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Alex J.
Alex J., Solicitor
Category: Law
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Experience:  Solicitors 2 years plus PQE
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Does an occupier (such as Barclays) have a duty of care or

Customer Question

Does an occupier (such as Barclays) have a duty of care or legal obligation to check that a specialist contractor's staff are competent to undertake potentially dangerous engineering work in their premises - are they for instance, required to check their qualifications?"
Submitted: 5 months ago.
Category: Law
Expert:  Alex J. replied 5 months ago.

Hi, Thank you for your question and welcome. My name is ***** ***** I will assist you. Do you mean a duty of care to the landlord or a duty of care the the employees that work in the building? Kind regards AJ

Customer: replied 5 months ago.
A duty of care to the engineers employed by a specialist contractor engaged to undertake potentially dangerous engineering work - often under a permit to work.
Expert:  Alex J. replied 5 months ago.

Thank you. I would not say they have a duty of care to to the engineers, they have general duty to ensure that their site is safe and secure enough to allow workers on site. The actual duty would come from the contract employed to warrant that they had the request skills to provide the services Barclays have paid. Barclays would also have a duty to maintain public liability insurance in case of injury on site. Kind regards AJ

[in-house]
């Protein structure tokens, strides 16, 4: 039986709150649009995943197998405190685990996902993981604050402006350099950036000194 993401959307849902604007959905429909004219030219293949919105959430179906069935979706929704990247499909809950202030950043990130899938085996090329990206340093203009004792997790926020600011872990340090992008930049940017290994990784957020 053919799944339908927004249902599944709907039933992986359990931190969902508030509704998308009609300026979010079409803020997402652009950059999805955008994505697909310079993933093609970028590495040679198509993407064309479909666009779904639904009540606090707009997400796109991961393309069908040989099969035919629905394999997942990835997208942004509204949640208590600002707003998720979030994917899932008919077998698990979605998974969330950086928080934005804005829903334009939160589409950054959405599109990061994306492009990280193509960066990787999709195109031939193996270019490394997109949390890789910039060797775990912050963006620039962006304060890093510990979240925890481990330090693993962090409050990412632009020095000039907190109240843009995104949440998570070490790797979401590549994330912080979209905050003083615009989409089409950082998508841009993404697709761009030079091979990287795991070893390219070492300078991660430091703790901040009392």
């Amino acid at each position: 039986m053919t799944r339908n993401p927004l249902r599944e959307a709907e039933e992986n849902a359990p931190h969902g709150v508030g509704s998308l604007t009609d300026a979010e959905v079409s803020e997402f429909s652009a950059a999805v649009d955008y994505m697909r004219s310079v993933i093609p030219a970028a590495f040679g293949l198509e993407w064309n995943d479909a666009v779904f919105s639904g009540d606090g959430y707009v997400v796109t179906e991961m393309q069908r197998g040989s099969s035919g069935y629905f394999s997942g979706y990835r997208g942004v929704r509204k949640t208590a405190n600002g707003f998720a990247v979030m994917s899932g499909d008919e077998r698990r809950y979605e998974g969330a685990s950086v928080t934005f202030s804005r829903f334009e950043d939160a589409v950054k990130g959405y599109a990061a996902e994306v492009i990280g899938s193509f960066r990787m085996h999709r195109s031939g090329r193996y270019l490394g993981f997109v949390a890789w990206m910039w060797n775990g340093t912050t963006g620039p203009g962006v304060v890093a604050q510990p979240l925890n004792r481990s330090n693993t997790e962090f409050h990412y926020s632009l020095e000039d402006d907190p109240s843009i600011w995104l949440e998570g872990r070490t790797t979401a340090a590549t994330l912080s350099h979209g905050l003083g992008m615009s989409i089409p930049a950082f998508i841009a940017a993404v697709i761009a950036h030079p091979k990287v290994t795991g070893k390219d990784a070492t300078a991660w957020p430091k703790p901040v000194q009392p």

Customer: replied 5 months ago.
for example, if an untrained engineer was working 'at height' or doing 'hot works' which are potentially dangerous and require specific training, and was injured in the course of the work because of their incompetence or lack of competence, the occupier of the building who engaged them would not have needed to check the competence of the worker and would not be liable for the injury?
Expert:  Alex J. replied 5 months ago.

Hi, Thank you. Not really no, it is the other way round, if someone holds themselves out as have a skill then they are liable if they did not have the skill to do the work - or ultimately the contractors employer has the duty of care to ensure their employee are properly trained. If Barclays go and engage a professional builder to do the work, that holds themselves out to have the requisite skills to do the job, then Barclays cannot have a duty of care to ensure that they do actually have the skills beyond doing some cursory background checks (i.e ensuring on contractual warranties, insurance, seeing professional certificates maybe). Ultimately the employer is responsible for ensuring that employee is safe. Barclays duty of care may extend as far as ensuring the site is clear and safe, but anything related to the work is the contractors responsibility.

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